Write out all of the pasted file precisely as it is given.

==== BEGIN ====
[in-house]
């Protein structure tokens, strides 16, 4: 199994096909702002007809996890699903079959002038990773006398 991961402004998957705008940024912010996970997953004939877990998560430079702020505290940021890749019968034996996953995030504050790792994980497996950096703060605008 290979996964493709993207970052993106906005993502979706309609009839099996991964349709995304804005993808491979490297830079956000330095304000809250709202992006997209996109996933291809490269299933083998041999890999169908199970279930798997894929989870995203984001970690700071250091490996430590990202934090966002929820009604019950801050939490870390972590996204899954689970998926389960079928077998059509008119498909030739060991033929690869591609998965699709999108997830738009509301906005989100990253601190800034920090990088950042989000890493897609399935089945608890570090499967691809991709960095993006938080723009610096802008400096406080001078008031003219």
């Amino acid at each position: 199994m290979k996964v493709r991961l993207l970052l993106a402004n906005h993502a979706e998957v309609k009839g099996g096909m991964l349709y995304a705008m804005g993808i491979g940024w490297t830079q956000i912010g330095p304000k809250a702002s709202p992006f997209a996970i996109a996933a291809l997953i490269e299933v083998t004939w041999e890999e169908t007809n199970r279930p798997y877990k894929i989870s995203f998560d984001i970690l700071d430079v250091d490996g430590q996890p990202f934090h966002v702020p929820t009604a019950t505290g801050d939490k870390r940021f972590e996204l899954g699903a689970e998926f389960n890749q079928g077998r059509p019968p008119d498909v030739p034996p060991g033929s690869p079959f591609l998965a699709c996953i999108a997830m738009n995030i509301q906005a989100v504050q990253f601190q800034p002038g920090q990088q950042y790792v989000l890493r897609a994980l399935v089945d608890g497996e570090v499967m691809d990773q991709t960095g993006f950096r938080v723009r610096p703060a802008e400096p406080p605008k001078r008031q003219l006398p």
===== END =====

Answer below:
[in-house]
């Protein structure tokens, strides 16, 4: 199994096909702002007809996890699903079959002038990773006398 991961402004998957705008940024912010996970997953004939877990998560430079702020505290940021890749019968034996996953995030504050790792994980497996950096703060605008 290979996964493709993207970052993106906005993502979706309609009839099996991964349709995304804005993808491979490297830079956000330095304000809250709202992006997209996109996933291809490269299933083998041999890999169908199970279930798997894929989870995203984001970690700071250091490996430590990202934090966002929820009604019950801050939490870390972590996204899954689970998926389960079928077998059509008119498909030739060991033929690869591609998965699709999108997830738009509301906005989100990253601190800034920090990088950042989000890493897609399935089945608890570090499967691809991709960095993006938080723009610096802008400096406080001078008031003219």
């Amino acid at each position: 199994m290979k996964v493709r991961l993207l970052l993106a402004n906005h993502a979706e998957v309609k009839g099996g096909m991964l349709y995304a705008m804005g993808i491979g940024w490297t830079q956000i912010g330095p304000k809250a702002s709202p992006f997209a996970i996109a996933a291809l997953i490269e299933v083998t004939w041999e890999e169908t007809n199970r279930p798997y877990k894929i989870s995203f998560d984001i970690l700071d430079v250091d490996g430590q996890p990202f934090h966002v702020p929820t009604a019950t505290g801050d939490k870390r940021f972590e996204l899954g699903a689970e998926f389960n890749q079928g077998r059509p019968p008119d498909v030739p034996p060991g033929s690869p079959f591609l998965a699709c996953i999108a997830m738009n995030i509301q906005a989100v504050q990253f601190q800034p002038g920090q990088q950042y790792v989000l890493r897609a994980l399935v089945d608890g497996e570090v499967m691809d990773q991709t960095g993006f950096r938080v723009r610096p703060a802008e400096p406080p605008k001078r008031q003219l006398p």